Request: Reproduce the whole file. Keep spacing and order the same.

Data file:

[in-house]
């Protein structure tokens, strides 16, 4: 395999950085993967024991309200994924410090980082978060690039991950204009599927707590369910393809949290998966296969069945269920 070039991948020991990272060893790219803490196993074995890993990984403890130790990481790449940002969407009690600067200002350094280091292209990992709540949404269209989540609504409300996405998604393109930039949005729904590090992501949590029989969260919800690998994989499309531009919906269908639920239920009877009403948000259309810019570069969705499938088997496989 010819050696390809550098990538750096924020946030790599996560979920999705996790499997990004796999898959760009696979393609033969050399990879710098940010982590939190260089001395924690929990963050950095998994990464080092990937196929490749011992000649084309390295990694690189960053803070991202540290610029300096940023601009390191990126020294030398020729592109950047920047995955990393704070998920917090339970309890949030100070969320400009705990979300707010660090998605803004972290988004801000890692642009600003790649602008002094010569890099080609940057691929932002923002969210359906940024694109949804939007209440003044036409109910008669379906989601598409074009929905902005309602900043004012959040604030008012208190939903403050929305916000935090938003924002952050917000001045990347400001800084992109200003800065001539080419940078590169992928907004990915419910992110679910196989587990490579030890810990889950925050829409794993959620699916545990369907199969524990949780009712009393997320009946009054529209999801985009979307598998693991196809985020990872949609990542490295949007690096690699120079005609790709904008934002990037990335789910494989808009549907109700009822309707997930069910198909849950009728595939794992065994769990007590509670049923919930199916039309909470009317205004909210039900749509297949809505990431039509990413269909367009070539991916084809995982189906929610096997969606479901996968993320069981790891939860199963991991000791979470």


[in-house]
């Protein structure tokens, strides 16, 4: 395999950085993967024991309200994924410090980082978060690039991950204009599927707590369910393809949290998966296969069945269920 070039991948020991990272060893790219803490196993074995890993990984403890130790990481790449940002969407009690600067200002350094280091292209990992709540949404269209989540609504409300996405998604393109930039949005729904590090992501949590029989969260919800690998994989499309531009919906269908639920239920009877009403948000259309810019570069969705499938088997496989 010819050696390809550098990538750096924020946030790599996560979920999705996790499997990004796999898959760009696979393609033969050399990879710098940010982590939190260089001395924690929990963050950095998994990464080092990937196929490749011992000649084309390295990694690189960053803070991202540290610029300096940023601009390191990126020294030398020729592109950047920047995955990393704070998920917090339970309890949030100070969320400009705990979300707010660090998605803004972290988004801000890692642009600003790649602008002094010569890099080609940057691929932002923002969210359906940024694109949804939007209440003044036409109910008669379906989601598409074009929905902005309602900043004012959040604030008012208190939903403050929305916000935090938003924002952050917000001045990347400001800084992109200003800065001539080419940078590169992928907004990915419910992110679910196989587990490579030890810990889950925050829409794993959620699916545990369907199969524990949780009712009393997320009946009054529209999801985009979307598998693991196809985020990872949609990542490295949007690096690699120079005609790709904008934002990037990335789910494989808009549907109700009822309707997930069910198909849950009728595939794992065994769990007590509670049923919930199916039309909470009317205004909210039900749509297949809505990431039509990413269909367009070539991916084809995982189906929610096997969606479901996968993320069981790891939860199963991991000791979470």